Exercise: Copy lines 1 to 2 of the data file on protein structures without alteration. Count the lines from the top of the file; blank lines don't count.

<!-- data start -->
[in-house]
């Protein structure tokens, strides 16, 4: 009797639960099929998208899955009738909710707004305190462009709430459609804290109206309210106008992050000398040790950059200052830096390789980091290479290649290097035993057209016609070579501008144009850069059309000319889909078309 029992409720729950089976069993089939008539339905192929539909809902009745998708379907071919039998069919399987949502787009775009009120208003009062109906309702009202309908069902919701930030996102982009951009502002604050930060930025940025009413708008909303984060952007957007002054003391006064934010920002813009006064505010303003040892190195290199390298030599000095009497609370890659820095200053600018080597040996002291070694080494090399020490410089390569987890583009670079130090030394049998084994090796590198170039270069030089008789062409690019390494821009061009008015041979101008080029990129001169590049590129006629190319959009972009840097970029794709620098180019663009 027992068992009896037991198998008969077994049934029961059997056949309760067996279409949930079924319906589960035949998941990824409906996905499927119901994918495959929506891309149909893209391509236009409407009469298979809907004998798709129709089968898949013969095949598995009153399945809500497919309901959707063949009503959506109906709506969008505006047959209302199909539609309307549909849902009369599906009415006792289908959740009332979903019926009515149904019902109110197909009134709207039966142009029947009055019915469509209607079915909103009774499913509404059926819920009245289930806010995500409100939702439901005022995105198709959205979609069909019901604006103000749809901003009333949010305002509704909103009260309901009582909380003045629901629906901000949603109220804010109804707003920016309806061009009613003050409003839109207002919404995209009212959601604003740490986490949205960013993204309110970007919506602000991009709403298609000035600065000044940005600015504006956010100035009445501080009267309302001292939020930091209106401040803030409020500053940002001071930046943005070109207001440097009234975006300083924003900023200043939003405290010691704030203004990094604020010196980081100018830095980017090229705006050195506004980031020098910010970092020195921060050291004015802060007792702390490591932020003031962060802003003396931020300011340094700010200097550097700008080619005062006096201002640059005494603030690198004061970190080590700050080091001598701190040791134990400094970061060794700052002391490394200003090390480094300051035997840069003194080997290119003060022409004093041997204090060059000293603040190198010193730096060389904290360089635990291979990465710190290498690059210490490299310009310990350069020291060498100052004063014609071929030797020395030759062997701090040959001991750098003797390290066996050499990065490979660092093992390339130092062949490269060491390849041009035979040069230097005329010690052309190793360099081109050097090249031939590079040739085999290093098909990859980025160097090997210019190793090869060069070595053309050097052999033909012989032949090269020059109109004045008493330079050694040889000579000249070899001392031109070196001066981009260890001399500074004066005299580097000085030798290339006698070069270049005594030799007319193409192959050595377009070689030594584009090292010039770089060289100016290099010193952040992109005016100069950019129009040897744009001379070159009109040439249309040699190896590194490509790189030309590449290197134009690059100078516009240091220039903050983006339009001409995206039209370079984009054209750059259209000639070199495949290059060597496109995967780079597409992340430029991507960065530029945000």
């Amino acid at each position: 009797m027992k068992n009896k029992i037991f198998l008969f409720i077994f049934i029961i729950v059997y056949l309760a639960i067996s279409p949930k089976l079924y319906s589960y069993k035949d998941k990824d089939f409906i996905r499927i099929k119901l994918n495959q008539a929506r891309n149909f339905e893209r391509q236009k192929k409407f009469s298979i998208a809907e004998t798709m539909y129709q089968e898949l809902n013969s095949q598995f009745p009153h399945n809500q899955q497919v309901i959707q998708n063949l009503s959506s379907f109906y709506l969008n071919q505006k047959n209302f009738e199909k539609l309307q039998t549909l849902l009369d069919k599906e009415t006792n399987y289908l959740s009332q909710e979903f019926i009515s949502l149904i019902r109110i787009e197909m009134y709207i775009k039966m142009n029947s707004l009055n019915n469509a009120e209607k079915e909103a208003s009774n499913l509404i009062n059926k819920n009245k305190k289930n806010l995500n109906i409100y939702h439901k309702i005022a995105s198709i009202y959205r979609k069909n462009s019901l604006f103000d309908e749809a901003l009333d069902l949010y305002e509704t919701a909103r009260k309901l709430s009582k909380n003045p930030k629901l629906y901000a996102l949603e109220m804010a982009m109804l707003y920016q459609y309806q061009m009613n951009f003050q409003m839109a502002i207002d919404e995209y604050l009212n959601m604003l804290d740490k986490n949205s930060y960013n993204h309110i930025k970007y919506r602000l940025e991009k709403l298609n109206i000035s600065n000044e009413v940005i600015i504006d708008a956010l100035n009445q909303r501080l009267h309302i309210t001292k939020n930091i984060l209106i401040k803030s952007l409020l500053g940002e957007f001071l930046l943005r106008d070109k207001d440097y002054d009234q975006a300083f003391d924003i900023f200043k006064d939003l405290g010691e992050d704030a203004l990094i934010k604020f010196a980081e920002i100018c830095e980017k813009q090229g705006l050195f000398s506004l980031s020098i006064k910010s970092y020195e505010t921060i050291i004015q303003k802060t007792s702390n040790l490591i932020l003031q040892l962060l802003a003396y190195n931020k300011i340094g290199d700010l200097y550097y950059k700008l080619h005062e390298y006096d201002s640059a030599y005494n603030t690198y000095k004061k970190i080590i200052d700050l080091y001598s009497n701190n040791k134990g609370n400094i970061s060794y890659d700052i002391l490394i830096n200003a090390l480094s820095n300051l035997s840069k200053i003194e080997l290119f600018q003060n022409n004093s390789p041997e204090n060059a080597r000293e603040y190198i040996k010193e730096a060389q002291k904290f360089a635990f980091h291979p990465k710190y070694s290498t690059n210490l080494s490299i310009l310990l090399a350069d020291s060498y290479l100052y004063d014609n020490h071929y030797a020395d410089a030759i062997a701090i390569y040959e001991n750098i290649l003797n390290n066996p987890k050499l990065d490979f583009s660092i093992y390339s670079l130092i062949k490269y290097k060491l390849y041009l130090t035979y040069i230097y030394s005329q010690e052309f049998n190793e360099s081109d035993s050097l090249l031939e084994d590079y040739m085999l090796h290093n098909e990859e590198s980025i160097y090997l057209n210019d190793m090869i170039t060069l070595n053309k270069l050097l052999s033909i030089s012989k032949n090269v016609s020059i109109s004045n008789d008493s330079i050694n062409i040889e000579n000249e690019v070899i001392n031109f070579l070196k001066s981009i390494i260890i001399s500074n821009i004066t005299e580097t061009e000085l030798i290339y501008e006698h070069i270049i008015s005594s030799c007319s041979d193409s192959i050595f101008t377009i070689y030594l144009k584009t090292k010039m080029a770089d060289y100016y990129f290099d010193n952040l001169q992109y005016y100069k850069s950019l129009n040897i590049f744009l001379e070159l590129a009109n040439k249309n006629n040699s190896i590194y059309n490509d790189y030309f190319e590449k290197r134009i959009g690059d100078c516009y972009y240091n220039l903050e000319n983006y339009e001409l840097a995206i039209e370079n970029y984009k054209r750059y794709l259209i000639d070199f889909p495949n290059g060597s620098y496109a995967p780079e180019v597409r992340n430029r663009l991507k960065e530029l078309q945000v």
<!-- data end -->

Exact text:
[in-house]
């Protein structure tokens, strides 16, 4: 009797639960099929998208899955009738909710707004305190462009709430459609804290109206309210106008992050000398040790950059200052830096390789980091290479290649290097035993057209016609070579501008144009850069059309000319889909078309 029992409720729950089976069993089939008539339905192929539909809902009745998708379907071919039998069919399987949502787009775009009120208003009062109906309702009202309908069902919701930030996102982009951009502002604050930060930025940025009413708008909303984060952007957007002054003391006064934010920002813009006064505010303003040892190195290199390298030599000095009497609370890659820095200053600018080597040996002291070694080494090399020490410089390569987890583009670079130090030394049998084994090796590198170039270069030089008789062409690019390494821009061009008015041979101008080029990129001169590049590129006629190319959009972009840097970029794709620098180019663009 027992068992009896037991198998008969077994049934029961059997056949309760067996279409949930079924319906589960035949998941990824409906996905499927119901994918495959929506891309149909893209391509236009409407009469298979809907004998798709129709089968898949013969095949598995009153399945809500497919309901959707063949009503959506109906709506969008505006047959209302199909539609309307549909849902009369599906009415006792289908959740009332979903019926009515149904019902109110197909009134709207039966142009029947009055019915469509209607079915909103009774499913509404059926819920009245289930806010995500409100939702439901005022995105198709959205979609069909019901604006103000749809901003009333949010305002509704909103009260309901009582909380003045629901629906901000949603109220804010109804707003920016309806061009009613003050409003839109207002919404995209009212959601604003740490986490949205960013993204309110970007919506602000991009709403298609000035600065000044940005600015504006956010100035009445501080009267309302001292939020930091209106401040803030409020500053940002001071930046943005070109207001440097009234975006300083924003900023200043939003405290010691704030203004990094604020010196980081100018830095980017090229705006050195506004980031020098910010970092020195921060050291004015802060007792702390490591932020003031962060802003003396931020300011340094700010200097550097700008080619005062006096201002640059005494603030690198004061970190080590700050080091001598701190040791134990400094970061060794700052002391490394200003090390480094300051035997840069003194080997290119003060022409004093041997204090060059000293603040190198010193730096060389904290360089635990291979990465710190290498690059210490490299310009310990350069020291060498100052004063014609071929030797020395030759062997701090040959001991750098003797390290066996050499990065490979660092093992390339130092062949490269060491390849041009035979040069230097005329010690052309190793360099081109050097090249031939590079040739085999290093098909990859980025160097090997210019190793090869060069070595053309050097052999033909012989032949090269020059109109004045008493330079050694040889000579000249070899001392031109070196001066981009260890001399500074004066005299580097000085030798290339006698070069270049005594030799007319193409192959050595377009070689030594584009090292010039770089060289100016290099010193952040992109005016100069950019129009040897744009001379070159009109040439249309040699190896590194490509790189030309590449290197134009690059100078516009240091220039903050983006339009001409995206039209370079984009054209750059259209000639070199495949290059060597496109995967780079597409992340430029991507960065530029945000």